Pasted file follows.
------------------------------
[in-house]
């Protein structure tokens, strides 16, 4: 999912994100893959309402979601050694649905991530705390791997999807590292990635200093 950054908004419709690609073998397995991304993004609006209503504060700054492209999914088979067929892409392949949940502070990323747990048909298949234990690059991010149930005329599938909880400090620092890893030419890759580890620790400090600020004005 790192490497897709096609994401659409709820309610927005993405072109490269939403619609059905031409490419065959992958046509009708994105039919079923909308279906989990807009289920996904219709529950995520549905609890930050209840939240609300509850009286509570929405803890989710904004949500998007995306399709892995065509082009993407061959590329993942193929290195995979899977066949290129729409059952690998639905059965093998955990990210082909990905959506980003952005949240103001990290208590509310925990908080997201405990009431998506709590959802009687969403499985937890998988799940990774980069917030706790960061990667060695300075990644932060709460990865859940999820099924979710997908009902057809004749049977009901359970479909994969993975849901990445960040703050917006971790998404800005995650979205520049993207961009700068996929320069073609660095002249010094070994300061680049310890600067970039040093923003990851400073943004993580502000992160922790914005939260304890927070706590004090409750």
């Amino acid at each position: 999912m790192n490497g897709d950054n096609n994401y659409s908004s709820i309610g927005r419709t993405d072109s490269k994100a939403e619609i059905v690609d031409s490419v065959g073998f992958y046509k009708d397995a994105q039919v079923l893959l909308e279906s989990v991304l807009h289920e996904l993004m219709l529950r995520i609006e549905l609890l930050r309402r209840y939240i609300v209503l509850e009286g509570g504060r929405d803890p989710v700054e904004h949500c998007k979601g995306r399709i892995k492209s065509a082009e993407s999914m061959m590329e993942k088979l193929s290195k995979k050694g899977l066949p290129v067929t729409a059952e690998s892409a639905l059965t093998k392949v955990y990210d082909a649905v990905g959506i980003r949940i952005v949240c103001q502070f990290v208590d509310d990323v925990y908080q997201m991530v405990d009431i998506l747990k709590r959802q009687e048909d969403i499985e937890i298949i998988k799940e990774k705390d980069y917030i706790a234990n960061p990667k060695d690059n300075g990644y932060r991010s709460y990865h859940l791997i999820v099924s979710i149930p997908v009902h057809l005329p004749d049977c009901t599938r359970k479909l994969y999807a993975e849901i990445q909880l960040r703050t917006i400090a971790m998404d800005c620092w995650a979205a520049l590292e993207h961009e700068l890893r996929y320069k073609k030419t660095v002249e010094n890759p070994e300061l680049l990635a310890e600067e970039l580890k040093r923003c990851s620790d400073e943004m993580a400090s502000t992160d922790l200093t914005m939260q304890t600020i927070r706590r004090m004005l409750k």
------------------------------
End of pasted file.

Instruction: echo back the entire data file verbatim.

[in-house]
């Protein structure tokens, strides 16, 4: 999912994100893959309402979601050694649905991530705390791997999807590292990635200093 950054908004419709690609073998397995991304993004609006209503504060700054492209999914088979067929892409392949949940502070990323747990048909298949234990690059991010149930005329599938909880400090620092890893030419890759580890620790400090600020004005 790192490497897709096609994401659409709820309610927005993405072109490269939403619609059905031409490419065959992958046509009708994105039919079923909308279906989990807009289920996904219709529950995520549905609890930050209840939240609300509850009286509570929405803890989710904004949500998007995306399709892995065509082009993407061959590329993942193929290195995979899977066949290129729409059952690998639905059965093998955990990210082909990905959506980003952005949240103001990290208590509310925990908080997201405990009431998506709590959802009687969403499985937890998988799940990774980069917030706790960061990667060695300075990644932060709460990865859940999820099924979710997908009902057809004749049977009901359970479909994969993975849901990445960040703050917006971790998404800005995650979205520049993207961009700068996929320069073609660095002249010094070994300061680049310890600067970039040093923003990851400073943004993580502000992160922790914005939260304890927070706590004090409750």
């Amino acid at each position: 999912m790192n490497g897709d950054n096609n994401y659409s908004s709820i309610g927005r419709t993405d072109s490269k994100a939403e619609i059905v690609d031409s490419v065959g073998f992958y046509k009708d397995a994105q039919v079923l893959l909308e279906s989990v991304l807009h289920e996904l993004m219709l529950r995520i609006e549905l609890l930050r309402r209840y939240i609300v209503l509850e009286g509570g504060r929405d803890p989710v700054e904004h949500c998007k979601g995306r399709i892995k492209s065509a082009e993407s999914m061959m590329e993942k088979l193929s290195k995979k050694g899977l066949p290129v067929t729409a059952e690998s892409a639905l059965t093998k392949v955990y990210d082909a649905v990905g959506i980003r949940i952005v949240c103001q502070f990290v208590d509310d990323v925990y908080q997201m991530v405990d009431i998506l747990k709590r959802q009687e048909d969403i499985e937890i298949i998988k799940e990774k705390d980069y917030i706790a234990n960061p990667k060695d690059n300075g990644y932060r991010s709460y990865h859940l791997i999820v099924s979710i149930p997908v009902h057809l005329p004749d049977c009901t599938r359970k479909l994969y999807a993975e849901i990445q909880l960040r703050t917006i400090a971790m998404d800005c620092w995650a979205a520049l590292e993207h961009e700068l890893r996929y320069k073609k030419t660095v002249e010094n890759p070994e300061l680049l990635a310890e600067e970039l580890k040093r923003c990851s620790d400073e943004m993580a400090s502000t992160d922790l200093t914005m939260q304890t600020i927070r706590r004090m004005l409750k």